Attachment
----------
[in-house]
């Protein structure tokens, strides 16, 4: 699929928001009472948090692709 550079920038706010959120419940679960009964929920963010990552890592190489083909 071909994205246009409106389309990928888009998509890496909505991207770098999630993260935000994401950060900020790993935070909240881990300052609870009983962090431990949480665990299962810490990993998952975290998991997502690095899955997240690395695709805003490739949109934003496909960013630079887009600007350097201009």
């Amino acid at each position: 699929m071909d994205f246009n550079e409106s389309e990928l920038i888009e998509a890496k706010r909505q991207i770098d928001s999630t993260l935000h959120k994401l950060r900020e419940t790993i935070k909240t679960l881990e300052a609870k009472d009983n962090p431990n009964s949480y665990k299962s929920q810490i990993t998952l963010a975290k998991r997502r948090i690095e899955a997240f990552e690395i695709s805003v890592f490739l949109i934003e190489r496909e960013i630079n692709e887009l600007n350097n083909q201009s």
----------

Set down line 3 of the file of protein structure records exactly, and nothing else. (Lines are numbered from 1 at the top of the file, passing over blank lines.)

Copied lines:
């Amino acid at each position: 699929m071909d994205f246009n550079e409106s389309e990928l920038i888009e998509a890496k706010r909505q991207i770098d928001s999630t993260l935000h959120k994401l950060r900020e419940t790993i935070k909240t679960l881990e300052a609870k009472d009983n962090p431990n009964s949480y665990k299962s929920q810490i990993t998952l963010a975290k998991r997502r948090i690095e899955a997240f990552e690395i695709s805003v890592f490739l949109i934003e190489r496909e960013i630079n692709e887009l600007n350097n083909q201009s």